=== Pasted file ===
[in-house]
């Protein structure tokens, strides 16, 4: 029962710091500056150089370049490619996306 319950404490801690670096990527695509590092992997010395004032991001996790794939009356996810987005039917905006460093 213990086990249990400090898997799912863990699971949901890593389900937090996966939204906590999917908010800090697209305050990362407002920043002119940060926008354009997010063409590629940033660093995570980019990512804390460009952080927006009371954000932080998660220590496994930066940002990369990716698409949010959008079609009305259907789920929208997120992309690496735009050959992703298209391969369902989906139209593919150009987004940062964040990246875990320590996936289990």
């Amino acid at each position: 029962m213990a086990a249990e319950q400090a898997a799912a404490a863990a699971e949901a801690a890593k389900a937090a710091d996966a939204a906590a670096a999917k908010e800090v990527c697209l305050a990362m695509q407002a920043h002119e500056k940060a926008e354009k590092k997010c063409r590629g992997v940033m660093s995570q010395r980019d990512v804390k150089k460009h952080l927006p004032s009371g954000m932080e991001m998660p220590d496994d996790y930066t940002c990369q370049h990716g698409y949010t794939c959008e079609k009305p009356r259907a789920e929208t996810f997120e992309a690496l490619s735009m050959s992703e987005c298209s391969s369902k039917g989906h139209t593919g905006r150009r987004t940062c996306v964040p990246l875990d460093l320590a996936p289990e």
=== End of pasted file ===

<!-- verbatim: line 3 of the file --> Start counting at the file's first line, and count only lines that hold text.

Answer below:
């Amino acid at each position: 029962m213990a086990a249990e319950q400090a898997a799912a404490a863990a699971e949901a801690a890593k389900a937090a710091d996966a939204a906590a670096a999917k908010e800090v990527c697209l305050a990362m695509q407002a920043h002119e500056k940060a926008e354009k590092k997010c063409r590629g992997v940033m660093s995570q010395r980019d990512v804390k150089k460009h952080l927006p004032s009371g954000m932080e991001m998660p220590d496994d996790y930066t940002c990369q370049h990716g698409y949010t794939c959008e079609k009305p009356r259907a789920e929208t996810f997120e992309a690496l490619s735009m050959s992703e987005c298209s391969s369902k039917g989906h139209t593919g905006r150009r987004t940062c996306v964040p990246l875990d460093l320590a996936p289990e």